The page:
There is a certain amount of brightness in many European pianos.That includes some excellent models of Sauter uprights and the smaller grands.The German Seiler SE is apparently quite bright.I would suggest that for the larger SE models of grands you would have to try them before you can judge..Then remember you are judging ONE example of this brand and model.The Concert grand in the YouTube video I am SURE is nothing like you describe, unless it's unprepared, or it has been ruined by something like exposure to extremly high humidity levels. By the way I have tried Sauter pianos as well.The Delta I played was rather disappointing, the touch was very stiff, and not that smooth.I went online and discovered there were others who had the same experience.Apparently this seems to be the case with only SOME of the pianos.(I mean Deltas) The tone was good but quite frankly some Sauter uprights had a more beautiful tone than that grand piano. The piano had been tuned and apparently regulated. Apart from this the Omega is apparently is a huge step up from the Delta.in performance quality.You cannot completely judge a brand or model by playing one example.I doubt that the Alpha would have much in common with the semi concert
Omega.A similar signature tone yes, but this small grand would probably have more in common with a Sauter130 than the Omega.
https://www.pianostreet.com/smf/index.php?topic=57501.0
https://www.pianostreet.com/smf/index.php?topic=61377.0
Originally Posted by tre corda
Then remember you are judging ONE example of this brand and model.

Well, unfortunately for some of us this is all we'll have to go by. Not all of us live in regions where a wide variety of piano brands are available, and certainly we can't all go traipsing around the world trying as many pianos as we can.

Of course, one has to use their common sense. If the piano has suffered through shitty conditions then it can't be judged accurately. However, if the piano purports to be in good condition and has been well-maintained and you still aren't impressed by it, that's a strike against it and the brand.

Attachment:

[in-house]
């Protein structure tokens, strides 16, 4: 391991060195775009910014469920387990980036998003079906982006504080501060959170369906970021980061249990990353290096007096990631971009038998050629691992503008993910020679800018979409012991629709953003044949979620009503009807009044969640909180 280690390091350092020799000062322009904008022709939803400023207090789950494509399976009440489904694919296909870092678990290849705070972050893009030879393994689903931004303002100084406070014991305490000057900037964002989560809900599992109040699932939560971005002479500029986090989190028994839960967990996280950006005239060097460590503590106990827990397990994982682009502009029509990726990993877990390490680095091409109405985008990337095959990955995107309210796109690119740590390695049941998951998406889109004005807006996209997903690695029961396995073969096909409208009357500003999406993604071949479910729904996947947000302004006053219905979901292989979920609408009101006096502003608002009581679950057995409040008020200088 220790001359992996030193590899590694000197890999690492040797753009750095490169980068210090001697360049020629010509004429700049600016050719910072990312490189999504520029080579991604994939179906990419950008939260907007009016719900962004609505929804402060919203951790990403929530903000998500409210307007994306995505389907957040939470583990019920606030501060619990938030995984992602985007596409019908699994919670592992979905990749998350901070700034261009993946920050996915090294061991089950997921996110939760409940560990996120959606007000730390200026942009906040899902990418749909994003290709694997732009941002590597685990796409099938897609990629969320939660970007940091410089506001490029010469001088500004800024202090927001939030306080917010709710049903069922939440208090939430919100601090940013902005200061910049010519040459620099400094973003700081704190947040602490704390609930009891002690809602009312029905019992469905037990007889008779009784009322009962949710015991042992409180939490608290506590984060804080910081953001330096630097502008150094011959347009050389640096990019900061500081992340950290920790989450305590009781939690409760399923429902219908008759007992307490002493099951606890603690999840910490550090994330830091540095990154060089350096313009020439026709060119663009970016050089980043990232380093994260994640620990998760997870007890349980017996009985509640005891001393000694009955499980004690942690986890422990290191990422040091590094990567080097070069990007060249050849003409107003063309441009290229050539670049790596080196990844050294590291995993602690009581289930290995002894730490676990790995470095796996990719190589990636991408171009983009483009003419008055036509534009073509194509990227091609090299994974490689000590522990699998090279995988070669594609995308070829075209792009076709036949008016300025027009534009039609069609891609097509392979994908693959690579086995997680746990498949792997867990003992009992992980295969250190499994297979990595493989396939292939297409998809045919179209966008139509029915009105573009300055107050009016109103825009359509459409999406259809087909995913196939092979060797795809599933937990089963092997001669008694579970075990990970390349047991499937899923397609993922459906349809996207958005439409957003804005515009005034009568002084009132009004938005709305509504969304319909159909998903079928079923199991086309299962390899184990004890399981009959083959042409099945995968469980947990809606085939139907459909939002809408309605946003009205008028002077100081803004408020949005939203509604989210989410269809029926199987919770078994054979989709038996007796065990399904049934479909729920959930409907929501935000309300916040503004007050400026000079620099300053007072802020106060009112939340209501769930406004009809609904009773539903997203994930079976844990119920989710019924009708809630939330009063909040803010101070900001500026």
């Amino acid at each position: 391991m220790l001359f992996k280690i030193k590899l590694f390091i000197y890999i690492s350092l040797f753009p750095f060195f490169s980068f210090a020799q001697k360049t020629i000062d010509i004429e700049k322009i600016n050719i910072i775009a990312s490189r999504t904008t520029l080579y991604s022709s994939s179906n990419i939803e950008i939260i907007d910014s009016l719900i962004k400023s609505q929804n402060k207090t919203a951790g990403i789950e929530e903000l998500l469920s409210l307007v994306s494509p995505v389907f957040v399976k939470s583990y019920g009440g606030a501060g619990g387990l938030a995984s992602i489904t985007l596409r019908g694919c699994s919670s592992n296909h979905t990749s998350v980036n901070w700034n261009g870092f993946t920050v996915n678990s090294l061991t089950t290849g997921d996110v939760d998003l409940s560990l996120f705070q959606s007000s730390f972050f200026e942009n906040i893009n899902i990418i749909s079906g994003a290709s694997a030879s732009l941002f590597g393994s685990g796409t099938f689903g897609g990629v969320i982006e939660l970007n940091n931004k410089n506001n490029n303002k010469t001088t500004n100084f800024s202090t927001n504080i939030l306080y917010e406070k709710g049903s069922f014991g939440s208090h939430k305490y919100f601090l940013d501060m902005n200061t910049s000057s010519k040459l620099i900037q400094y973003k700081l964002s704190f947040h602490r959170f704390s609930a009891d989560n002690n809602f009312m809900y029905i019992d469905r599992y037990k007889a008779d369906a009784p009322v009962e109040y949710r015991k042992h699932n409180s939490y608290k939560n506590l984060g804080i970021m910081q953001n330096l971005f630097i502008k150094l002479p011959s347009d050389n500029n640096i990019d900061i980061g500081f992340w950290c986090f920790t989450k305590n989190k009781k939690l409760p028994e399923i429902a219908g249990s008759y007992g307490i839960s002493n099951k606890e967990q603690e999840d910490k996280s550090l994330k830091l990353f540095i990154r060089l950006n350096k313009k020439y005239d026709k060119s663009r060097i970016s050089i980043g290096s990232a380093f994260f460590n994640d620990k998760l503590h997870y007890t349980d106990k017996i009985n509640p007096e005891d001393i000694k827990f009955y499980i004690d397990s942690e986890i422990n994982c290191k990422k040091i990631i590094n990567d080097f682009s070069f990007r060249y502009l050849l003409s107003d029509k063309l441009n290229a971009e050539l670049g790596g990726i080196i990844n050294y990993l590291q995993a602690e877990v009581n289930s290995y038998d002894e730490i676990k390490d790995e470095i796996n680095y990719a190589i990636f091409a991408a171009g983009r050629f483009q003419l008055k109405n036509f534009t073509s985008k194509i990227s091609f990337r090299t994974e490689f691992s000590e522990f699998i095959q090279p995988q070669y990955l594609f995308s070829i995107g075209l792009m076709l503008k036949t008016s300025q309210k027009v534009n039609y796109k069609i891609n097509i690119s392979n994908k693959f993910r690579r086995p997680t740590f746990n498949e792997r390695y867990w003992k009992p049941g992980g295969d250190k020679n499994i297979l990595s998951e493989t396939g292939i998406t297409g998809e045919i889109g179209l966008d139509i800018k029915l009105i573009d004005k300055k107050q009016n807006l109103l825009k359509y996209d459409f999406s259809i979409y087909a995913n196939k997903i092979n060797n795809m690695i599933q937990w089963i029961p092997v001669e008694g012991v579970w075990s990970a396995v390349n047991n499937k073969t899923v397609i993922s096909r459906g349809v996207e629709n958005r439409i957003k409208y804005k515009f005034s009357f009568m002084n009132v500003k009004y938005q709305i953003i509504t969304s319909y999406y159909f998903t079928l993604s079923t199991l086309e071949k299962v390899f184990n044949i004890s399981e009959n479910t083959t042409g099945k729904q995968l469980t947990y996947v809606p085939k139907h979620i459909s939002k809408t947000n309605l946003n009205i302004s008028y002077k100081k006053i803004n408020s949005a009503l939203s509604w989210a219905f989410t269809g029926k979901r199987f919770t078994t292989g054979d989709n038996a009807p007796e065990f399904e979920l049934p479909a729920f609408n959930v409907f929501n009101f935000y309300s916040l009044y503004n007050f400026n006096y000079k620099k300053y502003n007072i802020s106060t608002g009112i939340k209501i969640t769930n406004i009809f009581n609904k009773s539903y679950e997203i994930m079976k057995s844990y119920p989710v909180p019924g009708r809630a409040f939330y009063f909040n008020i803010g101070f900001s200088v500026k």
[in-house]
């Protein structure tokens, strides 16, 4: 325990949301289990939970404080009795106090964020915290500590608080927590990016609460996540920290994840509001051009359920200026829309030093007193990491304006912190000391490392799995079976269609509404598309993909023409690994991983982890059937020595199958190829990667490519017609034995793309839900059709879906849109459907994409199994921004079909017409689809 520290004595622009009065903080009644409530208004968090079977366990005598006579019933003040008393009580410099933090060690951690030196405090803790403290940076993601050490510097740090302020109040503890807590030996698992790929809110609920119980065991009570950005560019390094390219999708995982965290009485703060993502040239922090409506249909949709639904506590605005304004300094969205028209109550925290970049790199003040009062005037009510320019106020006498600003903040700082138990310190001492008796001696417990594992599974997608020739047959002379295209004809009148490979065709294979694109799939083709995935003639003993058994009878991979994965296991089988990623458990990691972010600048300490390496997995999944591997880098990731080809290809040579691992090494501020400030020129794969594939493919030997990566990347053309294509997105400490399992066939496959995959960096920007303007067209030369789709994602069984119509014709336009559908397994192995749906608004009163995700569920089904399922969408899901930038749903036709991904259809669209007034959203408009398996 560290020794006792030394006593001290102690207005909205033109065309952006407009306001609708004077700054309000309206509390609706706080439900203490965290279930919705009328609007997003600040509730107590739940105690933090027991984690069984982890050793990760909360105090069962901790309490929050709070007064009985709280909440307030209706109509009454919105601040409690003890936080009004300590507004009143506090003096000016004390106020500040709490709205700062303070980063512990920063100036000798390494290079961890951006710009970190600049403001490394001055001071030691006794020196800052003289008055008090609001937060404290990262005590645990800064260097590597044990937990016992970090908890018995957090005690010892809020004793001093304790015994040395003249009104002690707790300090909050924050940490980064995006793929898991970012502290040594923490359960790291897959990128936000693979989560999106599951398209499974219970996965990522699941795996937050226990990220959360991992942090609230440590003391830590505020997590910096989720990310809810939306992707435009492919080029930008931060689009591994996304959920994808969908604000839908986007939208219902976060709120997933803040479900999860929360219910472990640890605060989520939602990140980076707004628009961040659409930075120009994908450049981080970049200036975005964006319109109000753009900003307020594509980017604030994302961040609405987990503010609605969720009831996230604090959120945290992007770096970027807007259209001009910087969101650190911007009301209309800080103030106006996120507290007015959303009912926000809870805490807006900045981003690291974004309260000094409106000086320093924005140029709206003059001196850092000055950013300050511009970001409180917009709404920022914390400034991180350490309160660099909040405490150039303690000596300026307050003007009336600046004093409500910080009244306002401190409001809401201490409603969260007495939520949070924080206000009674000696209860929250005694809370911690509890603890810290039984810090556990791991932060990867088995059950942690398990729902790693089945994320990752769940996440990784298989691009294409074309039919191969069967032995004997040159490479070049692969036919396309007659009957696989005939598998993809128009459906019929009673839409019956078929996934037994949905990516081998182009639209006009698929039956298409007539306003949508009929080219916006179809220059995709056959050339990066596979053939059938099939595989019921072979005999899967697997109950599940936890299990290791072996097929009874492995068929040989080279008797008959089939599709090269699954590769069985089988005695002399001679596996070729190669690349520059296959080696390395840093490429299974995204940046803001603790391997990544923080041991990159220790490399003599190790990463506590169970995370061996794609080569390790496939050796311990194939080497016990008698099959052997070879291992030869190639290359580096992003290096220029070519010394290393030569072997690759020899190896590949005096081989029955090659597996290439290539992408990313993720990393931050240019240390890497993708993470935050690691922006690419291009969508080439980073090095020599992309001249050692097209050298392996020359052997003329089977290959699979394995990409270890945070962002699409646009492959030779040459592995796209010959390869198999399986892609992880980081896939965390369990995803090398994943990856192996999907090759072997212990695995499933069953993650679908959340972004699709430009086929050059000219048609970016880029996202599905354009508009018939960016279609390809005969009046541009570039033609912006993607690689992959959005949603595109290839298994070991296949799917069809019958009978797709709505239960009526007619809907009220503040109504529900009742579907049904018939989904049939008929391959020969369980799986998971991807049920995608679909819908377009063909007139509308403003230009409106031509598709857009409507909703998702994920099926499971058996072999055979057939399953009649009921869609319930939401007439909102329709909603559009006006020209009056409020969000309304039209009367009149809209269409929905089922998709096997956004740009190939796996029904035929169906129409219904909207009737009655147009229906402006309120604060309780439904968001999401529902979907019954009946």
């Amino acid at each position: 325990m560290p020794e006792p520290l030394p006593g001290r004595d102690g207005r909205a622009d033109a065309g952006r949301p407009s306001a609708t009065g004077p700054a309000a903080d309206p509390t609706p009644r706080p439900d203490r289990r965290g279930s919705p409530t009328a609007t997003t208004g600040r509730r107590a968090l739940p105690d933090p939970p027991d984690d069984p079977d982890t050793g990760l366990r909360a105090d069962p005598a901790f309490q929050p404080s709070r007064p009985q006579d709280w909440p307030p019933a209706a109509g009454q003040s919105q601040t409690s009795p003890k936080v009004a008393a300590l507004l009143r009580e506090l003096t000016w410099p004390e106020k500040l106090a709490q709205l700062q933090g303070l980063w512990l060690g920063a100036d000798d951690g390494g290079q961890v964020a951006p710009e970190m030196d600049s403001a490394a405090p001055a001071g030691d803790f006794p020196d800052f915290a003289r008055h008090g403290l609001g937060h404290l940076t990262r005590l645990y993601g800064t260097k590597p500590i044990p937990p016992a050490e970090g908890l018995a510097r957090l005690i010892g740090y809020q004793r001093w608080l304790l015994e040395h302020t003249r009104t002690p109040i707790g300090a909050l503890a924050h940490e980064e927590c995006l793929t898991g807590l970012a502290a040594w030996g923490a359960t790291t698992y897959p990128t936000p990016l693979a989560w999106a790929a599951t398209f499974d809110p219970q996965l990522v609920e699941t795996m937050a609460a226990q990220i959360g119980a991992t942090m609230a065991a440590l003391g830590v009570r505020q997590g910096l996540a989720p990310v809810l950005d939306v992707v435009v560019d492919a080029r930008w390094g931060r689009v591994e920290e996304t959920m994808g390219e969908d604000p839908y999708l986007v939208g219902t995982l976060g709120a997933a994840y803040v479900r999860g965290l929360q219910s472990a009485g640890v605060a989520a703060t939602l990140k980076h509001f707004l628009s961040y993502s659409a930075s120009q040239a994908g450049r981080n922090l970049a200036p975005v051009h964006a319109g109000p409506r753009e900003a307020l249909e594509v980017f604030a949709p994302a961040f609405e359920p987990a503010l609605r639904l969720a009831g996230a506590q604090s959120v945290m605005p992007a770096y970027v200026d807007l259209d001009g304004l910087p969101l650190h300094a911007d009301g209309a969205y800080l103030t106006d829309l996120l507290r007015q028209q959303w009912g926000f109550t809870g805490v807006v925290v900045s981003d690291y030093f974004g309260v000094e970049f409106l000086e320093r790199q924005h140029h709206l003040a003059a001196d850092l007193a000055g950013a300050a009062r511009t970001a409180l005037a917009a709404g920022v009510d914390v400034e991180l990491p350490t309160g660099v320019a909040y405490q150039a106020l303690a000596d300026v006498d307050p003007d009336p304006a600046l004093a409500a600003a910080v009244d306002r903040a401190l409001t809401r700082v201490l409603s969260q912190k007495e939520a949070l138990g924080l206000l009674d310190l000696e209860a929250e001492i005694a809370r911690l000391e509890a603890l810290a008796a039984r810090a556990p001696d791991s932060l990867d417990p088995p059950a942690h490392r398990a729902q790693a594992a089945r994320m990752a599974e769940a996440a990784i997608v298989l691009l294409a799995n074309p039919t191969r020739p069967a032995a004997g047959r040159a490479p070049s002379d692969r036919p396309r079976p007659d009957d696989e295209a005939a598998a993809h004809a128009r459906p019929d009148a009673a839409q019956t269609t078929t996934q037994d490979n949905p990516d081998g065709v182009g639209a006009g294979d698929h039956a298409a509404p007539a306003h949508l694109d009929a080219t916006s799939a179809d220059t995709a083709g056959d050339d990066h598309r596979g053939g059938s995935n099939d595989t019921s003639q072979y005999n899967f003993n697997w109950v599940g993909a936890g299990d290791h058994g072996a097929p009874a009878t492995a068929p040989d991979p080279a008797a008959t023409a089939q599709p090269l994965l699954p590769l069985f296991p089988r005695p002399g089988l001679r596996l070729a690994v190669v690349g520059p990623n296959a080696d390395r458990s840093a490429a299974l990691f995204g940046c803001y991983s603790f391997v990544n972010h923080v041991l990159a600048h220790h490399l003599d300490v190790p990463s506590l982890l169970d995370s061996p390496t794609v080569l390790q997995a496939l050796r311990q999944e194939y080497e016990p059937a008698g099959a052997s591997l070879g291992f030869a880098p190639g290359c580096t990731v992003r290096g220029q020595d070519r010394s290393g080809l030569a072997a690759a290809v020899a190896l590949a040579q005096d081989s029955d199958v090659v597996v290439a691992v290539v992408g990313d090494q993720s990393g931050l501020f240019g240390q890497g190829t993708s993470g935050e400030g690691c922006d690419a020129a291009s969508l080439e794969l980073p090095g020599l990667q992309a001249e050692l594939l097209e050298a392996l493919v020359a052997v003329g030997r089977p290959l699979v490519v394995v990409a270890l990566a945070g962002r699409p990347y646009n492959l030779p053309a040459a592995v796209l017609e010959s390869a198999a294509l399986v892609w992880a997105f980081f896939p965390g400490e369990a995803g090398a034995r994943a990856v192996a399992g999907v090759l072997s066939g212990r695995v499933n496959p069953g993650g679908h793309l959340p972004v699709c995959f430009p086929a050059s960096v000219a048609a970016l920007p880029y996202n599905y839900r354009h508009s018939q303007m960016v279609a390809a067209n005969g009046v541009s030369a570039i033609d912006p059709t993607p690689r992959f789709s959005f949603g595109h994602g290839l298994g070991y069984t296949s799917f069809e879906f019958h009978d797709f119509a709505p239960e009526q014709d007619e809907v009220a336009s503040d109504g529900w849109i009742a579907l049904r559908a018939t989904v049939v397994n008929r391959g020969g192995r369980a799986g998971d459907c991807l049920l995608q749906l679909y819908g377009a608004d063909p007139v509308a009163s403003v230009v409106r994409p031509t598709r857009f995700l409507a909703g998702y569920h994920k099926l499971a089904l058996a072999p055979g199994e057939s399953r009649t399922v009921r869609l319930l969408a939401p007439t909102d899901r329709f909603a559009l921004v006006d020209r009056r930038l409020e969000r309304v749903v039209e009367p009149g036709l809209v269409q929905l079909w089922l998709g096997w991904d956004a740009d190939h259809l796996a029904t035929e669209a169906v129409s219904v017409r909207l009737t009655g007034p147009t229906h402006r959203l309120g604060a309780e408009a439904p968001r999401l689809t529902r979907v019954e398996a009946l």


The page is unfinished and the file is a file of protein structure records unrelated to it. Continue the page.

And I don't know about you, but I could perceive a similarity in richness of sound between the Alpha and the Omega (LOL, that almost sounds Biblical!). This is unique to Sauter and something I didn't experience with other brands; it is almost like speakers are turned on and the sound is especially amplified when playing with the right-hand side pedal.
Originally Posted by RiverwayInca35
I'm leaning towards the Blüthner Model 6 now after getting a good offer directly from the factory. However, I've read some not so flattering comments about modern Blüthners (especially the smaller grands) - is there any truth to them? I liked the Blüthner I played, but that piano is 17 years old - has the quality deteriorated since then?

The usual observation is that the quality standard is up to their top level since around 2005/2006 after the cold war period.

Originally Posted by RiverwayInca35
The Sauter Delta sounds good but I'm worried that 5 cm makes a difference - does it? That piano also seems to veer towards a clearer and brighter sound.

5cm versus which model ? The Omega is 220. If you are talking about a 190cm piano from another brand, it is difficult to point out one particular element that would make a difference. The Omega will have obviously a deeper and stronger bass and mid bass which will give more balance to the tonal spectrum. Now each piano size in any given brand has its own voice. Whether you prefer one over the other is often a question of appreciation. Personally I like piano which have enough bass but not an overwhelming bass presence, someone else may judge that more bass is just right.

The Delta will have less harmonic complexity than the Bluthner which has also a more full bodied sound which I find nicely balanced for me (thats why I bought one). The Delta I have tried had a rather silvery, brilliant sound but quite elegant. The concept of bright is again personal to each person, so I wouldnt use that term, but it is definitely less full-bodied than some other brands in equivalent size.
Well there you go, as you say because one Seiler SE 186 was awful, I agree all Seiler's must be trash.I wonder what that says about Sauter then considering I did not like that Delta which was also kept in such an excellent environment? I do not understand RailwayInca why is this discussion going on and on.Why not order the Omega or buy the one in the store.By the way I am a Sauter fan. I do think it's rather naive to trash a brand because of one example, no matter how frustrating it is to be dissapointed by playing a certain model ( individual piano in the store) I am hoping to try another Sauter Delta sometime.No these brands and models are not all over the place here either and I am not just able to fly around the world to try out pianos.I know nothing about these modern Seiler pianos, but I do feel I am am open enough to judge them fairly.One PW member in Sweden loves her new Seiler upright.So it seems some Europeans certainly value them. There are also two other members who own Seilers and one of them I know really loves his Seiler grand.So there you go then.. 😨 😟 🙀 😉 😄